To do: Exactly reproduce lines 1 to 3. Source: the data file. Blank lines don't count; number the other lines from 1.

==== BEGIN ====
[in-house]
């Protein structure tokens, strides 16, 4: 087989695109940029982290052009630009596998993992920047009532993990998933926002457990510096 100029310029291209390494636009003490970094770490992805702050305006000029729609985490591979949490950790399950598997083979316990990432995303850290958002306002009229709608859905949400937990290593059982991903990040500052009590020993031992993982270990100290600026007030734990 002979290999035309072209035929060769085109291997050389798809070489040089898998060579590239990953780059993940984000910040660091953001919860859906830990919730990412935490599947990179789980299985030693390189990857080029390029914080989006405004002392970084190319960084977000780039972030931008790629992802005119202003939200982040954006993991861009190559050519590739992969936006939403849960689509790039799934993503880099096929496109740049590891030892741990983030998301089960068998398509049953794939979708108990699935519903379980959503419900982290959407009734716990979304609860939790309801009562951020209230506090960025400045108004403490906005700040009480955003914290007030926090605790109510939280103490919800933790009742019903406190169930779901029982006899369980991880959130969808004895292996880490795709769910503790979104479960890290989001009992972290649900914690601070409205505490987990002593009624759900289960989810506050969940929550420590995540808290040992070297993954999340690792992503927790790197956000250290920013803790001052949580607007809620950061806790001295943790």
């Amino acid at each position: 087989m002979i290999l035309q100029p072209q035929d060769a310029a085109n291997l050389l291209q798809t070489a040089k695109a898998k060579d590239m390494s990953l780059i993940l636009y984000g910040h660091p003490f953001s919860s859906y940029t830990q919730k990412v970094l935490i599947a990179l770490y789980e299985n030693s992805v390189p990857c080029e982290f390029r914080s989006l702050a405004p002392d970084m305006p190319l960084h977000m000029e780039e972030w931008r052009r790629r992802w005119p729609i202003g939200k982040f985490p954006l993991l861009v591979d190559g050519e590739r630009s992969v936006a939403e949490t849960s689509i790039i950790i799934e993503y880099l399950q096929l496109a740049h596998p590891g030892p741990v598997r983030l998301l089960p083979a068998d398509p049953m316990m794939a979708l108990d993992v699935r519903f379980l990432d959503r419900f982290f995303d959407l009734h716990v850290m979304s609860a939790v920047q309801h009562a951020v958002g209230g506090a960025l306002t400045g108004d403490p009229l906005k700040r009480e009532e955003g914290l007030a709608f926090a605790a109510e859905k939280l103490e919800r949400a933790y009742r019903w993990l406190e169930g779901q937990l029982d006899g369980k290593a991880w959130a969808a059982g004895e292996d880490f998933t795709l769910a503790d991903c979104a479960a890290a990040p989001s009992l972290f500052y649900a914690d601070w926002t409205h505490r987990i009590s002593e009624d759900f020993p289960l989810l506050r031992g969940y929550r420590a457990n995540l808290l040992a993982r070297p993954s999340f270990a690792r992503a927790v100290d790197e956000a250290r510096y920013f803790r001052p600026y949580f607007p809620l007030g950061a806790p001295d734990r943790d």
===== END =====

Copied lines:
[in-house]
């Protein structure tokens, strides 16, 4: 087989695109940029982290052009630009596998993992920047009532993990998933926002457990510096 100029310029291209390494636009003490970094770490992805702050305006000029729609985490591979949490950790399950598997083979316990990432995303850290958002306002009229709608859905949400937990290593059982991903990040500052009590020993031992993982270990100290600026007030734990 002979290999035309072209035929060769085109291997050389798809070489040089898998060579590239990953780059993940984000910040660091953001919860859906830990919730990412935490599947990179789980299985030693390189990857080029390029914080989006405004002392970084190319960084977000780039972030931008790629992802005119202003939200982040954006993991861009190559050519590739992969936006939403849960689509790039799934993503880099096929496109740049590891030892741990983030998301089960068998398509049953794939979708108990699935519903379980959503419900982290959407009734716990979304609860939790309801009562951020209230506090960025400045108004403490906005700040009480955003914290007030926090605790109510939280103490919800933790009742019903406190169930779901029982006899369980991880959130969808004895292996880490795709769910503790979104479960890290989001009992972290649900914690601070409205505490987990002593009624759900289960989810506050969940929550420590995540808290040992070297993954999340690792992503927790790197956000250290920013803790001052949580607007809620950061806790001295943790």
């Amino acid at each position: 087989m002979i290999l035309q100029p072209q035929d060769a310029a085109n291997l050389l291209q798809t070489a040089k695109a898998k060579d590239m390494s990953l780059i993940l636009y984000g910040h660091p003490f953001s919860s859906y940029t830990q919730k990412v970094l935490i599947a990179l770490y789980e299985n030693s992805v390189p990857c080029e982290f390029r914080s989006l702050a405004p002392d970084m305006p190319l960084h977000m000029e780039e972030w931008r052009r790629r992802w005119p729609i202003g939200k982040f985490p954006l993991l861009v591979d190559g050519e590739r630009s992969v936006a939403e949490t849960s689509i790039i950790i799934e993503y880099l399950q096929l496109a740049h596998p590891g030892p741990v598997r983030l998301l089960p083979a068998d398509p049953m316990m794939a979708l108990d993992v699935r519903f379980l990432d959503r419900f982290f995303d959407l009734h716990v850290m979304s609860a939790v920047q309801h009562a951020v958002g209230g506090a960025l306002t400045g108004d403490p009229l906005k700040r009480e009532e955003g914290l007030a709608f926090a605790a109510e859905k939280l103490e919800r949400a933790y009742r019903w993990l406190e169930g779901q937990l029982d006899g369980k290593a991880w959130a969808a059982g004895e292996d880490f998933t795709l769910a503790d991903c979104a479960a890290a990040p989001s009992l972290f500052y649900a914690d601070w926002t409205h505490r987990i009590s002593e009624d759900f020993p289960l989810l506050r031992g969940y929550r420590a457990n995540l808290l040992a993982r070297p993954s999340f270990a690792r992503a927790v100290d790197e956000a250290r510096y920013f803790r001052p600026y949580f607007p809620l007030g950061a806790p001295d734990r943790d």